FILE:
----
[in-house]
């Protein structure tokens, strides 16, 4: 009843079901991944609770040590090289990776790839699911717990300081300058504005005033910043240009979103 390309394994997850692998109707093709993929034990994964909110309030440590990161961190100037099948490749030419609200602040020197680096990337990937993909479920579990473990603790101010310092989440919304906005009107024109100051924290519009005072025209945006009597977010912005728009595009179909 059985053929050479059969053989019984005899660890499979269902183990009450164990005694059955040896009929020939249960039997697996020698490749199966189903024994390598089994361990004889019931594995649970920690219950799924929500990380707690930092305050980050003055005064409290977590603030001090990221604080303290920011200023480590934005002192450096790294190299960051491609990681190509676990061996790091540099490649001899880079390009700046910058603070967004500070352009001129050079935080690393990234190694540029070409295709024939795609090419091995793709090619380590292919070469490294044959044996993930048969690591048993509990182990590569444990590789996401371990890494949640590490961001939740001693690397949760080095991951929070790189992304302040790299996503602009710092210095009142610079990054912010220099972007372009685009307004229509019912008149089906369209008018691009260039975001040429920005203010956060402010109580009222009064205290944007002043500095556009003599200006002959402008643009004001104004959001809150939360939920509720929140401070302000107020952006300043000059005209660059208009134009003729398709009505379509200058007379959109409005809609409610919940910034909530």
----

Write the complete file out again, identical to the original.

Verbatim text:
[in-house]
């Protein structure tokens, strides 16, 4: 009843079901991944609770040590090289990776790839699911717990300081300058504005005033910043240009979103 390309394994997850692998109707093709993929034990994964909110309030440590990161961190100037099948490749030419609200602040020197680096990337990937993909479920579990473990603790101010310092989440919304906005009107024109100051924290519009005072025209945006009597977010912005728009595009179909 059985053929050479059969053989019984005899660890499979269902183990009450164990005694059955040896009929020939249960039997697996020698490749199966189903024994390598089994361990004889019931594995649970920690219950799924929500990380707690930092305050980050003055005064409290977590603030001090990221604080303290920011200023480590934005002192450096790294190299960051491609990681190509676990061996790091540099490649001899880079390009700046910058603070967004500070352009001129050079935080690393990234190694540029070409295709024939795609090419091995793709090619380590292919070469490294044959044996993930048969690591048993509990182990590569444990590789996401371990890494949640590490961001939740001693690397949760080095991951929070790189992304302040790299996503602009710092210095009142610079990054912010220099972007372009685009307004229509019912008149089906369209008018691009260039975001040429920005203010956060402010109580009222009064205290944007002043500095556009003599200006002959402008643009004001104004959001809150939360939920509720929140401070302000107020952006300043000059005209660059208009134009003729398709009505379509200058007379959109409005809609409610919940910034909530």